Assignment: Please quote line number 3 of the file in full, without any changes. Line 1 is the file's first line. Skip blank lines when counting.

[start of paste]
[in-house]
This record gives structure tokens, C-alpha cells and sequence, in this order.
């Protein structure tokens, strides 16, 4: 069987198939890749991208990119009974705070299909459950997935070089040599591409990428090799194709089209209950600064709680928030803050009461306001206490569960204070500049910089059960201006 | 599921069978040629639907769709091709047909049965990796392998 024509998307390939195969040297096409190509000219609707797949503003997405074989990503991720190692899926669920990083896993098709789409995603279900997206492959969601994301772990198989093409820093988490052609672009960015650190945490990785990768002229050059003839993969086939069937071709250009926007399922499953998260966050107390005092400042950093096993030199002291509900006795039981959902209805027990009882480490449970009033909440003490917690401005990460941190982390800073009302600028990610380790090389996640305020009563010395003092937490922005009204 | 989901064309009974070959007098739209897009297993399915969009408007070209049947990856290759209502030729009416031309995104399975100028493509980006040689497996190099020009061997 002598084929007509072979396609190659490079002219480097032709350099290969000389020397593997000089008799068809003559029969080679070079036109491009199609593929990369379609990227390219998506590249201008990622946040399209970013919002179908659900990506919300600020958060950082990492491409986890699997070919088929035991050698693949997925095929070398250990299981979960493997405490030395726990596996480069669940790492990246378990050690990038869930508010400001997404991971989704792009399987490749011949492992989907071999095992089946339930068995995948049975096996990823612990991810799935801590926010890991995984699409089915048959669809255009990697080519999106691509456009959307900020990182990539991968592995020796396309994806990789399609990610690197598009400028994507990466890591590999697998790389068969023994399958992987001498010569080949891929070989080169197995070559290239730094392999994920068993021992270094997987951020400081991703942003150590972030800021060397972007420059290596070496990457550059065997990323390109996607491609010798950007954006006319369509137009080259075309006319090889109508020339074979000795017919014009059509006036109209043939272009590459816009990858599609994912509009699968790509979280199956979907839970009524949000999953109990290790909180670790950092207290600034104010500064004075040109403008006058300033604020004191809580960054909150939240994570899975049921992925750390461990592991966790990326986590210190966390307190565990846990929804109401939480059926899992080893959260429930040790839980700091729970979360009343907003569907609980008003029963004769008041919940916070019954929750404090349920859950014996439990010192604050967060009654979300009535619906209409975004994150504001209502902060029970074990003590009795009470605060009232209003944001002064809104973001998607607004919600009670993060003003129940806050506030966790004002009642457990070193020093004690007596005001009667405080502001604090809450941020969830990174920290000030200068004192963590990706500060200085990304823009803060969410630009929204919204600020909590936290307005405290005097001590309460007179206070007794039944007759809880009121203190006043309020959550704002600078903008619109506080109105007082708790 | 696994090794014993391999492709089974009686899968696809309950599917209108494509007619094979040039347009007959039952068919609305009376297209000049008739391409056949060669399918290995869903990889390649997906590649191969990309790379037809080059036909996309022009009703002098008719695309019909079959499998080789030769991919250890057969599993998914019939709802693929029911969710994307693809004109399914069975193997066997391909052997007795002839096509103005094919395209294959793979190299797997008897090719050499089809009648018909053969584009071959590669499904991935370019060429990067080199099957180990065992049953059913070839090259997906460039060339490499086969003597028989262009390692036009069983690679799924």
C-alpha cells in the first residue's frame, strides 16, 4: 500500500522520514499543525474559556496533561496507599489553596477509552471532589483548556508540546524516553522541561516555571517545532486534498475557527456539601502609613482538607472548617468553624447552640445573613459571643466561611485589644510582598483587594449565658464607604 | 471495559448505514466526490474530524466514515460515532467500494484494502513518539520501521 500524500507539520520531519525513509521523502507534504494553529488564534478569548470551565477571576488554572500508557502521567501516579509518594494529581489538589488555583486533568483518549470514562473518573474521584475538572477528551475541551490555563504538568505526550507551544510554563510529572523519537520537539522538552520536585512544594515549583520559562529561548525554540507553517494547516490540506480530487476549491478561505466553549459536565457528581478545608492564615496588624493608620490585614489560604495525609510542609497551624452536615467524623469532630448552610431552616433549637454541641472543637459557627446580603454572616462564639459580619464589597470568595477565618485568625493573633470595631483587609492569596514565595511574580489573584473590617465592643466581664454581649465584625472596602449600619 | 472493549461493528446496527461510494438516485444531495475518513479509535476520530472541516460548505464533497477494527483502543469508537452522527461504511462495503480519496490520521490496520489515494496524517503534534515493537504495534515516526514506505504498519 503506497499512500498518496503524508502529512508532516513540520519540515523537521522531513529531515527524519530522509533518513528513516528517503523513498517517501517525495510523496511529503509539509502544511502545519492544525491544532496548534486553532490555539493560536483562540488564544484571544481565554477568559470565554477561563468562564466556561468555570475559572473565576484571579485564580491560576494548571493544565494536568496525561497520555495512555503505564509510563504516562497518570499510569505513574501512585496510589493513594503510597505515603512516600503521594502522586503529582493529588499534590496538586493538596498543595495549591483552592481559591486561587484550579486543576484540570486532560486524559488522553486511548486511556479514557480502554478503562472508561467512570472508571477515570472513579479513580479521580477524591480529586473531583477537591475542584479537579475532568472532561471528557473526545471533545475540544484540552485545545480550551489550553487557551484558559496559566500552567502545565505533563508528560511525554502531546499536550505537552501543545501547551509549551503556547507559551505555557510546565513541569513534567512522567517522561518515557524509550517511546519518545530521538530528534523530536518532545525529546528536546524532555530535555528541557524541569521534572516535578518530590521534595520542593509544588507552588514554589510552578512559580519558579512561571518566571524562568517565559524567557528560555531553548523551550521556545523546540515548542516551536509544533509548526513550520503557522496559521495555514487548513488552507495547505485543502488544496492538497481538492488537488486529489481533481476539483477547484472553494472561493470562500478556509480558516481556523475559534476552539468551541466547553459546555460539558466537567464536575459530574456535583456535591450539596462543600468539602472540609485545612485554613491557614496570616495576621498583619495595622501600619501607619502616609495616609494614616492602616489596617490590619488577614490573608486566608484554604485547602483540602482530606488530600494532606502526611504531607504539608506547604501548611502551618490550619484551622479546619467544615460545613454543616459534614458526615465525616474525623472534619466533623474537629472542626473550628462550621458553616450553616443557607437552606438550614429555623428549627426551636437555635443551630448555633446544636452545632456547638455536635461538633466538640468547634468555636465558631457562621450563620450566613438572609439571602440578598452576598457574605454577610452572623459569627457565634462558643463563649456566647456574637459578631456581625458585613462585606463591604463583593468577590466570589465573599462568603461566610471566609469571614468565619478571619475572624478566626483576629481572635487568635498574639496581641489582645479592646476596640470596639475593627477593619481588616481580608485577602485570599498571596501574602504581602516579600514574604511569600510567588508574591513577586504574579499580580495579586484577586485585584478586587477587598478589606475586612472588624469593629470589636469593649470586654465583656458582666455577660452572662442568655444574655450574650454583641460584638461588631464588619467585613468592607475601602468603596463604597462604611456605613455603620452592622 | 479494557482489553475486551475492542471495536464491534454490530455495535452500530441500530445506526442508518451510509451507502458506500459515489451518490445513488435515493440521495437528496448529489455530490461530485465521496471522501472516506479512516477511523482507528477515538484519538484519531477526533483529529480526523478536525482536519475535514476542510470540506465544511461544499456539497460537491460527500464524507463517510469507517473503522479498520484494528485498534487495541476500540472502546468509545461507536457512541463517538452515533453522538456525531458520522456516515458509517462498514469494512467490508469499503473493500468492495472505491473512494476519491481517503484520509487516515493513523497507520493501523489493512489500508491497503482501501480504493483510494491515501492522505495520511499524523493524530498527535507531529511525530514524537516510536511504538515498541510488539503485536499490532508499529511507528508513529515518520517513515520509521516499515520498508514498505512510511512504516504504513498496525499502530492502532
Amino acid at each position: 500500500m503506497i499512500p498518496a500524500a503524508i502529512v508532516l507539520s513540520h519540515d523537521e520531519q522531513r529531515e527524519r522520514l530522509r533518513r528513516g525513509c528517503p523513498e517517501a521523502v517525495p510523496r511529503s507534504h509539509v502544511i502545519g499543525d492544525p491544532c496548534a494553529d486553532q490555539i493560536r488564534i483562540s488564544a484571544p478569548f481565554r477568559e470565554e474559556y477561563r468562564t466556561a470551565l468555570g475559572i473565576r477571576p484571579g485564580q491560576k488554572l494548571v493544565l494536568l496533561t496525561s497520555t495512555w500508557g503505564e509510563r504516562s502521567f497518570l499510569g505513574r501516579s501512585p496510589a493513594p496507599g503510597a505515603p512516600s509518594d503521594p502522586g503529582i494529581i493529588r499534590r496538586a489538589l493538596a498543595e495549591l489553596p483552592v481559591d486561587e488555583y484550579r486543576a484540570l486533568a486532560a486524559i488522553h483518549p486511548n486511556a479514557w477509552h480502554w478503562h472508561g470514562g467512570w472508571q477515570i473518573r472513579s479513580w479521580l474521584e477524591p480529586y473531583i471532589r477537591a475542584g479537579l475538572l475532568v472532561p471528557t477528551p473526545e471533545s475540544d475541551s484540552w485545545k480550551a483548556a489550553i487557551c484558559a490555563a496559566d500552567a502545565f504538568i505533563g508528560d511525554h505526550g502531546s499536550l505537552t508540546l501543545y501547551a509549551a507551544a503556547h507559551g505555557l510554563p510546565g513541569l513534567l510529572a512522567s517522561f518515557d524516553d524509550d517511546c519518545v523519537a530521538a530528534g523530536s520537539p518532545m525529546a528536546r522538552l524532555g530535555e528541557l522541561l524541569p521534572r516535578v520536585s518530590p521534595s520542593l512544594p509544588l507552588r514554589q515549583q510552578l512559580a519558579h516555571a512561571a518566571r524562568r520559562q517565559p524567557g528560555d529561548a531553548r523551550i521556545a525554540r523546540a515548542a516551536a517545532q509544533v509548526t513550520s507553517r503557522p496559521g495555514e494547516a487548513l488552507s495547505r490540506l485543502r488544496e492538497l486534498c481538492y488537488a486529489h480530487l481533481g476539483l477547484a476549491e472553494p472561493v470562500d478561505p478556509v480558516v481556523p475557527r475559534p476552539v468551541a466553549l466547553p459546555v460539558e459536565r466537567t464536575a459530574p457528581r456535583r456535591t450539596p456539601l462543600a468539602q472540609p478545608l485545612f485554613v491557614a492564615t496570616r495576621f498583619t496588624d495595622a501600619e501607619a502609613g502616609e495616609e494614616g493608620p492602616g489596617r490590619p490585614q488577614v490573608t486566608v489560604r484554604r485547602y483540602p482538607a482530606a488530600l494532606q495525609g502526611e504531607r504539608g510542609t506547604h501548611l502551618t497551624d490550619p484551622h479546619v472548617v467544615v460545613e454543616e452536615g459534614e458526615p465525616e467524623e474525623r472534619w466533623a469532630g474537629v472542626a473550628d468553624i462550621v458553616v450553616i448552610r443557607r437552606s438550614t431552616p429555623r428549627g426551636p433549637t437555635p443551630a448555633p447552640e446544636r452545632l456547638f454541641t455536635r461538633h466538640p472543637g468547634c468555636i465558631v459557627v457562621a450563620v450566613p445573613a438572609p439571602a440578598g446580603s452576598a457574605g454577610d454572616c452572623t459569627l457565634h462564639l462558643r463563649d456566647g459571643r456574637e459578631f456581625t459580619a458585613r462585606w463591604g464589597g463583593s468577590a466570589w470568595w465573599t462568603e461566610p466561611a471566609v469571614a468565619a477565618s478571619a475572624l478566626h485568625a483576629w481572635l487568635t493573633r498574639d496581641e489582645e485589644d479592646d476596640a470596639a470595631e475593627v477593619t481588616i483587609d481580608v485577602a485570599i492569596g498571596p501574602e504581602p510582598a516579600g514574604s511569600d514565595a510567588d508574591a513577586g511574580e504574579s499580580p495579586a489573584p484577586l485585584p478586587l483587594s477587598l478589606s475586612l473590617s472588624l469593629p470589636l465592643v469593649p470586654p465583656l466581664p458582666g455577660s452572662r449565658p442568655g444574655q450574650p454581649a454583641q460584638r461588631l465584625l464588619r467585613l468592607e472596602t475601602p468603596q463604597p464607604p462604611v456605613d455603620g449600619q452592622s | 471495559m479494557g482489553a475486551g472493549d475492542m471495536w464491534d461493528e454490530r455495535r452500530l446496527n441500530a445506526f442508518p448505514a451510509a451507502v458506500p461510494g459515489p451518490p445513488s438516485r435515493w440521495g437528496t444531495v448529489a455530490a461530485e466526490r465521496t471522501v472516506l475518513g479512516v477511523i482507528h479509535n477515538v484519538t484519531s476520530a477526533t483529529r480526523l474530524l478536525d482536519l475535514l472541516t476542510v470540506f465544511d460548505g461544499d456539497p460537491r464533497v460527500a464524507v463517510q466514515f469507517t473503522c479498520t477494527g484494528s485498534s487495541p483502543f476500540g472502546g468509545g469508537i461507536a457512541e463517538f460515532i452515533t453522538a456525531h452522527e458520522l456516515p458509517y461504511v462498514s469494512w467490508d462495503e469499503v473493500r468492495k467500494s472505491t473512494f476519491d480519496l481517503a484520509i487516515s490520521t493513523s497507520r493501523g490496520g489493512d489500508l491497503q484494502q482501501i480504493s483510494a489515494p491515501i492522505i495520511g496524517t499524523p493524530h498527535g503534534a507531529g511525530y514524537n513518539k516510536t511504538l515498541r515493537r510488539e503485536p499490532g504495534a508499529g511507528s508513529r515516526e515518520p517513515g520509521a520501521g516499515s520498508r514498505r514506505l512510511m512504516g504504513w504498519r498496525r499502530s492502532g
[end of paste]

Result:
């Protein structure tokens, strides 16, 4: 069987198939890749991208990119009974705070299909459950997935070089040599591409990428090799194709089209209950600064709680928030803050009461306001206490569960204070500049910089059960201006 | 599921069978040629639907769709091709047909049965990796392998 024509998307390939195969040297096409190509000219609707797949503003997405074989990503991720190692899926669920990083896993098709789409995603279900997206492959969601994301772990198989093409820093988490052609672009960015650190945490990785990768002229050059003839993969086939069937071709250009926007399922499953998260966050107390005092400042950093096993030199002291509900006795039981959902209805027990009882480490449970009033909440003490917690401005990460941190982390800073009302600028990610380790090389996640305020009563010395003092937490922005009204 | 989901064309009974070959007098739209897009297993399915969009408007070209049947990856290759209502030729009416031309995104399975100028493509980006040689497996190099020009061997 002598084929007509072979396609190659490079002219480097032709350099290969000389020397593997000089008799068809003559029969080679070079036109491009199609593929990369379609990227390219998506590249201008990622946040399209970013919002179908659900990506919300600020958060950082990492491409986890699997070919088929035991050698693949997925095929070398250990299981979960493997405490030395726990596996480069669940790492990246378990050690990038869930508010400001997404991971989704792009399987490749011949492992989907071999095992089946339930068995995948049975096996990823612990991810799935801590926010890991995984699409089915048959669809255009990697080519999106691509456009959307900020990182990539991968592995020796396309994806990789399609990610690197598009400028994507990466890591590999697998790389068969023994399958992987001498010569080949891929070989080169197995070559290239730094392999994920068993021992270094997987951020400081991703942003150590972030800021060397972007420059290596070496990457550059065997990323390109996607491609010798950007954006006319369509137009080259075309006319090889109508020339074979000795017919014009059509006036109209043939272009590459816009990858599609994912509009699968790509979280199956979907839970009524949000999953109990290790909180670790950092207290600034104010500064004075040109403008006058300033604020004191809580960054909150939240994570899975049921992925750390461990592991966790990326986590210190966390307190565990846990929804109401939480059926899992080893959260429930040790839980700091729970979360009343907003569907609980008003029963004769008041919940916070019954929750404090349920859950014996439990010192604050967060009654979300009535619906209409975004994150504001209502902060029970074990003590009795009470605060009232209003944001002064809104973001998607607004919600009670993060003003129940806050506030966790004002009642457990070193020093004690007596005001009667405080502001604090809450941020969830990174920290000030200068004192963590990706500060200085990304823009803060969410630009929204919204600020909590936290307005405290005097001590309460007179206070007794039944007759809880009121203190006043309020959550704002600078903008619109506080109105007082708790 | 696994090794014993391999492709089974009686899968696809309950599917209108494509007619094979040039347009007959039952068919609305009376297209000049008739391409056949060669399918290995869903990889390649997906590649191969990309790379037809080059036909996309022009009703002098008719695309019909079959499998080789030769991919250890057969599993998914019939709802693929029911969710994307693809004109399914069975193997066997391909052997007795002839096509103005094919395209294959793979190299797997008897090719050499089809009648018909053969584009071959590669499904991935370019060429990067080199099957180990065992049953059913070839090259997906460039060339490499086969003597028989262009390692036009069983690679799924």